Fabrizio Carmignani, Griffith University
The Greek situation is continuously evolving. The deadline for Greece to repay a €1.5 billion (A$2.2 billion) loan to the IMF has now officially expired and with the referendum on creditors’ proposals on Sunday, Greek Prime Minister Alexis Tsipras seems prepared to make some last minute concessions.
In a letter dated 30 June 2015 and addressed to the representatives of European Commission (EC), European Central Bank (ECB), and International Monetary Fund (IMF), Tsipras indicates the willingness of the Greek government to accept at least some of the conditions set out in the document known as “Reforms for the completion of the current programme and beyond”.
It is however unclear whether this will be enough to convince creditors to close the deal. In particular, the German government has already made clear that those proposals are no longer on the table and that no new negotiations will occur before the referendum.
In the current situation, the temptation to blame the “big bad creditors” is strong. Certainly, the group formerly known as troika (EC, ECB, IMF) has made several mistakes since the eruption of European debt crisis.
Yet, a story that only blames the troika for the ongoing drama would be badly incomplete.
A tale of odious debt
In a recent interview to an Italian newspaper, French economist Jean-Paul Fitoussi argued that Greek’s debt should be cancelled in the same way as the Allies cancelled the German (and Italian) debt at the end of World War II.
In practice, what Fitoussi proposes is to treat Greek’s debt as “odious debt”; that is, debt incurred by non-democratic regimes for purposes other than increasing the welfare of their citizens. It is largely accepted that odious debt should not be enforced.
However, Greek debt hardly fits the definition of odious debt. On the contrary, debt in Greece has been specifically used by democratically elected governments to finance per-capita income growth.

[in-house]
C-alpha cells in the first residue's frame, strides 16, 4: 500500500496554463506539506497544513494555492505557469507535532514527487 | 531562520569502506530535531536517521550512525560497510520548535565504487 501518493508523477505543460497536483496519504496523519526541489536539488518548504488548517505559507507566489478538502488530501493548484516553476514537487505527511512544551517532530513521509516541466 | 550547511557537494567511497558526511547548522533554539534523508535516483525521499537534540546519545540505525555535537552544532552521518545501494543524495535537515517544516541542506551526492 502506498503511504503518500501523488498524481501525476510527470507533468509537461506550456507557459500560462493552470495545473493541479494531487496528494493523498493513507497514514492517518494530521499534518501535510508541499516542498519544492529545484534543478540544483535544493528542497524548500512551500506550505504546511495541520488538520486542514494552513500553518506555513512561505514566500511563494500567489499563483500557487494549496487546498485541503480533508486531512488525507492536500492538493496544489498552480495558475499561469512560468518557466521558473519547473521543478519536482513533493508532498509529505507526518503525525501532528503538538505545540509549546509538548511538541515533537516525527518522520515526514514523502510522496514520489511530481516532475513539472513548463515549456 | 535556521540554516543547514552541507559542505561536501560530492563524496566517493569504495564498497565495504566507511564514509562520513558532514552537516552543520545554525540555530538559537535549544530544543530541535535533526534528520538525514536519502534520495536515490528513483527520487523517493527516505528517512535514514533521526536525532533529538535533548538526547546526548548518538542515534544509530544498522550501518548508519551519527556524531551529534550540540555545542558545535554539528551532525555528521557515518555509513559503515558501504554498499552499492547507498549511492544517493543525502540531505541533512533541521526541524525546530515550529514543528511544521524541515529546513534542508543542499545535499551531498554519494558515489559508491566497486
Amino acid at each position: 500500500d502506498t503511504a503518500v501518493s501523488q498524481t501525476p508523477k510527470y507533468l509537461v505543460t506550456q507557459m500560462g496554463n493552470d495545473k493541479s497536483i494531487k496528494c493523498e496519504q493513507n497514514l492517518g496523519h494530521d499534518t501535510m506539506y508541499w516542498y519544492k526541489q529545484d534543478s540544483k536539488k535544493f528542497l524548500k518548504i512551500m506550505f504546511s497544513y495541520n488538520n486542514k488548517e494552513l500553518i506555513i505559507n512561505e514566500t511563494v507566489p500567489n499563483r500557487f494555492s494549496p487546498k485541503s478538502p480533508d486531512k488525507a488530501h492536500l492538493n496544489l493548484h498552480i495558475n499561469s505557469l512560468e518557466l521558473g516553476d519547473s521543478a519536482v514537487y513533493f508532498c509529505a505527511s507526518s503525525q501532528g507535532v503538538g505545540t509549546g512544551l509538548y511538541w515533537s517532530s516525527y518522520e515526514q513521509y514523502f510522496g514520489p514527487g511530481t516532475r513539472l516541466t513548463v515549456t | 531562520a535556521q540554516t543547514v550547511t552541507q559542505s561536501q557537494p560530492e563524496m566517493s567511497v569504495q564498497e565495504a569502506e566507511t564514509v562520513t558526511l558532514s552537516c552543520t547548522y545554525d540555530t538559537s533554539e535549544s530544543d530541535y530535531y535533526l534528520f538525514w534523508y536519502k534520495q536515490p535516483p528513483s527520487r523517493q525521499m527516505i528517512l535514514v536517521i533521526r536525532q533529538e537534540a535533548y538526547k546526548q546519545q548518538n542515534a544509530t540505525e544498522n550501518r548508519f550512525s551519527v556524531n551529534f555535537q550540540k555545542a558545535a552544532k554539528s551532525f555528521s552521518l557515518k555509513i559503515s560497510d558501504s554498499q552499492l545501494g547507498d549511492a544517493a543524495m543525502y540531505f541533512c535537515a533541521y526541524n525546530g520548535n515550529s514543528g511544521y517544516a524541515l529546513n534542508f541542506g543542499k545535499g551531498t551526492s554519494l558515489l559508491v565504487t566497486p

According to IMF data, in the 20 years from 1989 to 2009, Greek general government debt as a percentage of GDP increased from 56% to 126%. Over that period of time, per-capita GDP increased from €14,741 to €21,380. This is a 45% per-capita GDP growth compared to a 28% growth in Germany over the same period.
One might argue that the choice to boost growth via debt was hazardous, if not plain wrong, because clearly unsustainable in the long term. But this does not make Greek debt odious.
Moreover, the post-war cancellation of German and Italian debt was attached to rather stringent political and economic conditions. In general, whenever debt has been cancelled, conditions have always been imposed to prevent moral hazard.
The proposals advanced by creditors aim exactly at that: establishing conditions to pave the road to debt cancellation (because in the end this is where the process is going). Demanding creditors to cancel the debt of Greece without conditions would be an unjustified pretence.
The austerity that isn’t
The goal of the proposals put forward by creditors is to achieve fiscal consolidation in the form of budget surpluses. Is this austerity? Well, the answer is no.
Austerity is when taxes on incomes are increased by several percentage points, when public sector jobs are cut, when pensions are cut, when expenditures on health and education are cut, when bank deposits are taxed.
Greece and other European countries experienced this austerity in 2011-2013. But the conditions that are now requested by creditors are significantly different.
The reform of the pensions that creditors are proposing is about discouraging early retirement and extending retirement age, which is a reasonable thing to ask given that in Greece pensions amount to 17.5% of GDP (source: Eurostat) and 75% of pensioners secure their early retirement before the age of 61.
In creditors’ proposal there is no mention of increasing taxes on household income. There is a request for increasing the corporate tax rate (two percentage points). More importantly, there is a provision to standardise the VAT rate at 23%, but with discounted rates on necessary goods like basic food, energy, water, and pharmaceuticals. Probably the hardest request in this sense is to eliminate the 30% VAT discount on islands.